"In three hours after pupation it assumed its final form and colour, having altered but very little in colour from the last colouration of the larva. The pupa measures 15.9 mm. in length, is fairly cylindrical, but tapering to the anal segment. Dorsal view: The head is pointed in front in the form of a short conical beak; the eyes are rather prominent; the thorax is swollen in the middle, the widest part, and then gradually tapers towards the last segment, which is elongated and flattened. Lateral view: The beak is slightly upturned, the thorax convex, and the base of the abdomen is swollen, so forming a depression at the waist where the cincture passes round. The abdomen gradually tapers to the last segment, which terminates in a long, compressed, curved process furnished with long hooks; the wing cases extend down two-thirds its length, and only very slightly, if at all, swollen; the antennae and legs are but feebly modelled; the tongue is well defined; it is dusky at the base, blending into black at the apex; the colour is of a very pale primrose-yellow, shading into pearly-grey, and semi-transparent on the head, wings and anal segments. A dark medio-dorsal line commences at the base of the beak and passes down the entire length, gradually fading off in the anal extremity; it is blackest on the head and first abdominal segment and palest on the thorax, where it is light brown; there are two rust-red sub-dorsal lines, which run parallel from the base of the antennae to the last segment; another similar line united along the inner margin of the wing passes over two spiracles, and then runs parallel with the sub-dorsal lines, passing just above the remaining five spiracles, which are indicated by brownish specks. At the base of the antennae are two short and fine blackish streaks; the antennae and wings are outlined faintly with dusky brown. In general appearance and colouring the pupa closely resembles a piece of dead, withered grass. On May 16th the pupa began to change colour, the wings turning greyish and eyes a deep pinkish-purple, and it finally became a dull leaden-grey all over. A female imago emerged on May 20th, remaining in the pupal state forty-two days. Like other Hesperidae larvae, palaemon has the power of casting its excrement sideways with considerable force, sending it a foot or more, which is a means to prevent fouling its domicile." - Frohawk (1924)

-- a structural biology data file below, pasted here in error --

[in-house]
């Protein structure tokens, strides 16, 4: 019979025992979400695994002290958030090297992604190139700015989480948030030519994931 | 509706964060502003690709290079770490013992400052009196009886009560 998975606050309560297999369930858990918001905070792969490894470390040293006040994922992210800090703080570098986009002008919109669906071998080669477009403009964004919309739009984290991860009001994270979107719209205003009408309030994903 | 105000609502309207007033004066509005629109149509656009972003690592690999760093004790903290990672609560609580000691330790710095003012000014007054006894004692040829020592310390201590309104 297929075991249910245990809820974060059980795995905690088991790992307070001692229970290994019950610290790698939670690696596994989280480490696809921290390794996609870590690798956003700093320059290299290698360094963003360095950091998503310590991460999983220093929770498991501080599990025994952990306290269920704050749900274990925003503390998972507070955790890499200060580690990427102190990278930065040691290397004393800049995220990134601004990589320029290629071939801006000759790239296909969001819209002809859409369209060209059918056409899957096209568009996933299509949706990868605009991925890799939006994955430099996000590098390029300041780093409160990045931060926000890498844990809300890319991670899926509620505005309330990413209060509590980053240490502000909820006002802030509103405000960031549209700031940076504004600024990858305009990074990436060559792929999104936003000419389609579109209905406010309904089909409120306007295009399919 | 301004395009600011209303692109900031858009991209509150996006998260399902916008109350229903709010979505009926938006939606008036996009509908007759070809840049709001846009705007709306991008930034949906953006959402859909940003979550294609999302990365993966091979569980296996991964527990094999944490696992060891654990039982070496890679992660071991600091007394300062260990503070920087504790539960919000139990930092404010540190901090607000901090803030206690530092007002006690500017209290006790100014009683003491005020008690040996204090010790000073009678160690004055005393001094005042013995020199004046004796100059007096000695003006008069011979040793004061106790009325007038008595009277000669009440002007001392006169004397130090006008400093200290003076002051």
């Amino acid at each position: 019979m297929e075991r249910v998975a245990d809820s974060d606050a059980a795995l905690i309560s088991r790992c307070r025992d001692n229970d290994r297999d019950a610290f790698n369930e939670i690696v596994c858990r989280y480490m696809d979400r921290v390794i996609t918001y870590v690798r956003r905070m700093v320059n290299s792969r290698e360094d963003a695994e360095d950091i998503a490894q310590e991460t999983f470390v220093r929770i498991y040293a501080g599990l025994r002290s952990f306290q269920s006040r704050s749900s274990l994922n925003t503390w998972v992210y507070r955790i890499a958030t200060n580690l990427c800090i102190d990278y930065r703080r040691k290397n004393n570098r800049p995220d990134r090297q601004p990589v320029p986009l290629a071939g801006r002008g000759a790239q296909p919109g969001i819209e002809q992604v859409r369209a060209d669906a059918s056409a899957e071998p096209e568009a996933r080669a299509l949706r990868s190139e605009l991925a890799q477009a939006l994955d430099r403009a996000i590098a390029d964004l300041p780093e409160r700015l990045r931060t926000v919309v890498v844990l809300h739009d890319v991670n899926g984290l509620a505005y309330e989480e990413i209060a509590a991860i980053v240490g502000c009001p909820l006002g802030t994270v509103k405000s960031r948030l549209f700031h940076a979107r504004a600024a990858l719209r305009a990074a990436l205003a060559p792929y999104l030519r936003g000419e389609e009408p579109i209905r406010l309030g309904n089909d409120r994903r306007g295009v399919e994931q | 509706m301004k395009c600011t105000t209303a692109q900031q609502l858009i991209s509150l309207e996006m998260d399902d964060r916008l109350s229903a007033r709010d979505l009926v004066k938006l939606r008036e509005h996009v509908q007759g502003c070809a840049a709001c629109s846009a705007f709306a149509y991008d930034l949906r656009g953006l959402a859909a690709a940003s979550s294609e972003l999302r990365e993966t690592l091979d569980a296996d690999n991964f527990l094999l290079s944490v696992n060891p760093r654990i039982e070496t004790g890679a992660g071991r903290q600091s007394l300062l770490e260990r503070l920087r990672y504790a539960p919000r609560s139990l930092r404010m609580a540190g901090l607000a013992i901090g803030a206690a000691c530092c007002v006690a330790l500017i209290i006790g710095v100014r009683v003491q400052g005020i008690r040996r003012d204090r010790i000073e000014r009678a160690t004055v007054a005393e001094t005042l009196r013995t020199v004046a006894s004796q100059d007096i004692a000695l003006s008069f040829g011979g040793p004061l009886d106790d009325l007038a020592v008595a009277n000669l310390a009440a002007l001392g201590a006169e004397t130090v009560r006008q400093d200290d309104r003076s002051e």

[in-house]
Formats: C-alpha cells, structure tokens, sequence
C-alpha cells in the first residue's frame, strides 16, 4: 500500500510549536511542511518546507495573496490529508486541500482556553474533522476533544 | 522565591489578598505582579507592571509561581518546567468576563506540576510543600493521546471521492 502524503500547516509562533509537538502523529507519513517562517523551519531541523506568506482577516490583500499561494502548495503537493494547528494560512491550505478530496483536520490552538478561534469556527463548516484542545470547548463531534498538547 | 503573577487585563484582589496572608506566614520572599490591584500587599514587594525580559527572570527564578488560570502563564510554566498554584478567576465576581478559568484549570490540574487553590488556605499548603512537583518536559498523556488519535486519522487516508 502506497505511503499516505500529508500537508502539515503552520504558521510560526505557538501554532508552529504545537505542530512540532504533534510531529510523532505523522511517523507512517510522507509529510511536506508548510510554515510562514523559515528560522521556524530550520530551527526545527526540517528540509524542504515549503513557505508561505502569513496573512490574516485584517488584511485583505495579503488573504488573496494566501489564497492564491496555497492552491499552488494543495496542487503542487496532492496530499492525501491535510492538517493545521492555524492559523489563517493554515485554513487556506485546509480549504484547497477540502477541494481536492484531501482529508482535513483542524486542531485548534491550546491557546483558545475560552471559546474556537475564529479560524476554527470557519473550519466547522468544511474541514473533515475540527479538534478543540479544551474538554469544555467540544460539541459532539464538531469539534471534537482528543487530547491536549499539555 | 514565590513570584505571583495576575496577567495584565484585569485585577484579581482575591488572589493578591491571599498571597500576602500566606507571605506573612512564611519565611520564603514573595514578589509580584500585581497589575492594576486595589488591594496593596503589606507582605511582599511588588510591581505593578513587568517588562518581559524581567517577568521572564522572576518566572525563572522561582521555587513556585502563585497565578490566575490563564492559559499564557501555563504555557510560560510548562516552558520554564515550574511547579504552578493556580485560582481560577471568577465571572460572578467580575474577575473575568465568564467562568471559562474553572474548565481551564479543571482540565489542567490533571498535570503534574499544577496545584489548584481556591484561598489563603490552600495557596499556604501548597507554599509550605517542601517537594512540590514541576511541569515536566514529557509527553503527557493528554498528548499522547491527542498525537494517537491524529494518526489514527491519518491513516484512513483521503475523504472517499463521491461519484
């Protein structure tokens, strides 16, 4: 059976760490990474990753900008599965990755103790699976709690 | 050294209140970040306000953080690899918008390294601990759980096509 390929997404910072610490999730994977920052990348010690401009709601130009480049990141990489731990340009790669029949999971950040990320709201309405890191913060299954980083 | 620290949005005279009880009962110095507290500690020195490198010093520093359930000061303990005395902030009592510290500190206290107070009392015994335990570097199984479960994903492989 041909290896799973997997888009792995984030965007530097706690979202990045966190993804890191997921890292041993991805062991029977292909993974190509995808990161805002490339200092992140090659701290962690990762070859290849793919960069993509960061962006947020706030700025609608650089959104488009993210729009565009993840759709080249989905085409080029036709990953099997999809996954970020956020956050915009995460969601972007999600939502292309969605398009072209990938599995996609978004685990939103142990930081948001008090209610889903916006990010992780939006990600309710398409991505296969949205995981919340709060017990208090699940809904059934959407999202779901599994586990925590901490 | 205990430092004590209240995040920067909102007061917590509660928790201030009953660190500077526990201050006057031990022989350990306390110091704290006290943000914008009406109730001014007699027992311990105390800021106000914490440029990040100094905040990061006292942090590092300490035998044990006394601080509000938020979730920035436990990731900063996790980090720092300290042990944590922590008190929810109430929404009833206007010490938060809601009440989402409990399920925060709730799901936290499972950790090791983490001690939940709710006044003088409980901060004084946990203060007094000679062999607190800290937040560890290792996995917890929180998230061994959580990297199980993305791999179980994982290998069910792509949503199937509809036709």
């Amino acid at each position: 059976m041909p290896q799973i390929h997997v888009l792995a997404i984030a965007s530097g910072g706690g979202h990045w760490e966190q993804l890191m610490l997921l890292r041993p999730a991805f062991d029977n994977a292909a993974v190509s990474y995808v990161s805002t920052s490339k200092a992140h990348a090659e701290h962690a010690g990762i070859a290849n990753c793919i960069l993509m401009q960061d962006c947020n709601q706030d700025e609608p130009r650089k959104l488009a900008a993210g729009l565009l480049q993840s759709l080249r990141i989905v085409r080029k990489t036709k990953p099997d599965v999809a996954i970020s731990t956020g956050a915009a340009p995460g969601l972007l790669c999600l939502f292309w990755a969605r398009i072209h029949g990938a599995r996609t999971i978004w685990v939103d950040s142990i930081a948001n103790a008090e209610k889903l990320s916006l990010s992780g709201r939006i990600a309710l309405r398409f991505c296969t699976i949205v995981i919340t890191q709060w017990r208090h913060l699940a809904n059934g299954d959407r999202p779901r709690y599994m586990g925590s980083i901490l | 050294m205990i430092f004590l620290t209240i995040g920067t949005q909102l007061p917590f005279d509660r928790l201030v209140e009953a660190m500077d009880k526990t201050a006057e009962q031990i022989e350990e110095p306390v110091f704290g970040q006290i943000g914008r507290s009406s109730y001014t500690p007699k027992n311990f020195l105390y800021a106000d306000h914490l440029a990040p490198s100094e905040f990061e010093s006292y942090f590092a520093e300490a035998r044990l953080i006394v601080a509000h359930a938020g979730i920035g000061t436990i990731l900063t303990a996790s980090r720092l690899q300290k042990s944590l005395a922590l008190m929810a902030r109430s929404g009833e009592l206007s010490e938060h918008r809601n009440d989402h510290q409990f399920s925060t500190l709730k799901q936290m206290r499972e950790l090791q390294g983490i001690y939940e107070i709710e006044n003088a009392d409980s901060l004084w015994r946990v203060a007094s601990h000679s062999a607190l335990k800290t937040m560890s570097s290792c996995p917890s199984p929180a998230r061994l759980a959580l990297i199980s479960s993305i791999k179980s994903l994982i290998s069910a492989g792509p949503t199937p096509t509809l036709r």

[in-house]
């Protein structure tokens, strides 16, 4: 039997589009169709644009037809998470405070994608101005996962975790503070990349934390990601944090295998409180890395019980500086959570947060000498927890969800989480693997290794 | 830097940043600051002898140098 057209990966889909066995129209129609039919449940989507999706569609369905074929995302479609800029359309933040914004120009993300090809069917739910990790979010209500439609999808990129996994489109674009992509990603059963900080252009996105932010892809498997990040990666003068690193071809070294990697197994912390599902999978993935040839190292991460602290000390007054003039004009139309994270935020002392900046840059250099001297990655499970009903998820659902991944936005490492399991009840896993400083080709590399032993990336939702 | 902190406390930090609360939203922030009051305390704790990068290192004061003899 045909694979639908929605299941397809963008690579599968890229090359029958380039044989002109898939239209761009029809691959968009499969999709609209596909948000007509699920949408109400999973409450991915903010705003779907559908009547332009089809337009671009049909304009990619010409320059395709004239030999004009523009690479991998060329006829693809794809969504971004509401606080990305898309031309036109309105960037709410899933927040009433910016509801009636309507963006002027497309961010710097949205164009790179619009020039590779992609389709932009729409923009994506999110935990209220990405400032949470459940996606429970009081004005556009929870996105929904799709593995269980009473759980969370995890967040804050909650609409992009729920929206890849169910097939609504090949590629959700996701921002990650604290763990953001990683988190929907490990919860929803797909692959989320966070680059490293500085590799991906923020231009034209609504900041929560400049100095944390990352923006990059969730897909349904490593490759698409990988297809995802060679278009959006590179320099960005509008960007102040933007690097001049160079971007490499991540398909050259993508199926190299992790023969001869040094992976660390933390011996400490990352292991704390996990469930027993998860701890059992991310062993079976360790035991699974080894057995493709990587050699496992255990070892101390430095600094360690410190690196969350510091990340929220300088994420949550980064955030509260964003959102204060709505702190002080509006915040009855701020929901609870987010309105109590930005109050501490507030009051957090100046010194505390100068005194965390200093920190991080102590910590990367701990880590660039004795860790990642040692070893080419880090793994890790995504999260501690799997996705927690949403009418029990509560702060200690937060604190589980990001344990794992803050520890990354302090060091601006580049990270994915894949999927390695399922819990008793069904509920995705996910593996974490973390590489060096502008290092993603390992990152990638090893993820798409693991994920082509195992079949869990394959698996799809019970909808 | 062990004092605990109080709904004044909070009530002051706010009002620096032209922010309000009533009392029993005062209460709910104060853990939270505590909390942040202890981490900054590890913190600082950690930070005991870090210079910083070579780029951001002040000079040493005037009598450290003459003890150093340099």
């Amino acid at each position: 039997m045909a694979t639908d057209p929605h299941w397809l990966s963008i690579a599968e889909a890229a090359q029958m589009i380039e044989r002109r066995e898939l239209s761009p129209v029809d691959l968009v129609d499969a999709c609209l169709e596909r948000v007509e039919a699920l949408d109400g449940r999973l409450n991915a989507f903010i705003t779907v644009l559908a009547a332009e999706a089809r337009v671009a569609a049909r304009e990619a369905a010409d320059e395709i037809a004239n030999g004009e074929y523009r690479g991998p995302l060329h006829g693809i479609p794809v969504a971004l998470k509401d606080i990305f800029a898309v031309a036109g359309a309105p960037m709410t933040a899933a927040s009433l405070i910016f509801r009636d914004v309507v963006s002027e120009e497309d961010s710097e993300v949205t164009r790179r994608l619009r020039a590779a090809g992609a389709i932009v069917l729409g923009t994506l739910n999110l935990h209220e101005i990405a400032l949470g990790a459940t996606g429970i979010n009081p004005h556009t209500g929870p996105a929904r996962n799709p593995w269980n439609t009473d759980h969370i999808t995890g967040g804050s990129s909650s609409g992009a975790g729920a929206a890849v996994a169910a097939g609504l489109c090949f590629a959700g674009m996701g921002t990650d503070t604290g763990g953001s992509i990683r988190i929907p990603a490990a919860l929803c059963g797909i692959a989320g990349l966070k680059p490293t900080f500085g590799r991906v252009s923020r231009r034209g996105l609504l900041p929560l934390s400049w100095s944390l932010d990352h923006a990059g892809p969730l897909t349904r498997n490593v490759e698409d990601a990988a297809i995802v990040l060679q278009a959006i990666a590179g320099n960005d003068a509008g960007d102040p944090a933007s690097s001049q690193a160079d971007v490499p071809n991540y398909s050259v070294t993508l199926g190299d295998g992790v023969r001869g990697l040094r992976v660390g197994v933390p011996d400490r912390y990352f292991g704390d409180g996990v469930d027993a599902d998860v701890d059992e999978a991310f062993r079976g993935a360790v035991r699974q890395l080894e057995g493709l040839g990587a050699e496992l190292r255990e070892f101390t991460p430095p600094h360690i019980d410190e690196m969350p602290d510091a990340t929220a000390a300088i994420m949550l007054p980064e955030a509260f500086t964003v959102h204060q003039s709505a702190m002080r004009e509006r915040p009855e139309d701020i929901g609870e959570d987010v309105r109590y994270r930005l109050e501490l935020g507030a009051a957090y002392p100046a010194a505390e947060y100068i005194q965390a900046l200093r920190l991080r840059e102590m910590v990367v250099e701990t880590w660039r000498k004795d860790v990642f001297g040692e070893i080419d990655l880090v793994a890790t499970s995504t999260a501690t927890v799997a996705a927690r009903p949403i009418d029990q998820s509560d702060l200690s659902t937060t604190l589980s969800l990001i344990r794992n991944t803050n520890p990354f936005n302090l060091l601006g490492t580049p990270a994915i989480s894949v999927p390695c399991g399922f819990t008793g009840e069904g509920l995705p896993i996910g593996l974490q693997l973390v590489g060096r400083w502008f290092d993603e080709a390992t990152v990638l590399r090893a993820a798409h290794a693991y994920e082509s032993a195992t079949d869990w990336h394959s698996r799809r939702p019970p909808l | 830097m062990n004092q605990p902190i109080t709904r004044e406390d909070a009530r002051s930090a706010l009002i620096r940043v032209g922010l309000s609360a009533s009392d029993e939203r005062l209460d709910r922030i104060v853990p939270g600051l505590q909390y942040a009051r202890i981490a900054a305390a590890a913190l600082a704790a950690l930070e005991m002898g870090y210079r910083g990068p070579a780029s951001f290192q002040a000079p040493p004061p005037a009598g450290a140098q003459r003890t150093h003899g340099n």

palaemon ppe [Wolfgang Wagner]

Photo © Wolfgang Wagner
www.pyrgus.de

palaemon ppeschl [Wolfgang Wagner]

Photo © Wolfgang Wagner
www.pyrgus.de. Pupa prior to emergence.

Chequered Skipper - pupa - Glasdrum Wood - 07-Apr-16-2

Photo © Pete Eeles
07-Apr-2016

Chequered Skipper - pupa - Glasdrum Wood - 07-Apr-16

Photo © Pete Eeles
07-Apr-2016

Chequered Skipper - pupa - Glasdrum Wood - 10-Apr-16-2

Photo © Pete Eeles
10-Apr-2016

Chequered Skipper - pupa - Glasdrum Wood - 10-Apr-16

Photo © Pete Eeles
10-Apr-2016

Chequered Skipper - pupa - Glasdrum Wood - 12-May-16-3

Photo © Pete Eeles
12-May-2016

Chequered Skipper - pupa - Glasdrum Wood - 12-May-16

Photo © Pete Eeles
12-May-2016

Chequered Skipper - pupa - Glasdrum Wood - 14-Apr-16-2

Photo © Pete Eeles
14-Apr-2016

Chequered Skipper - pupa - Glasdrum Wood - 14-Apr-16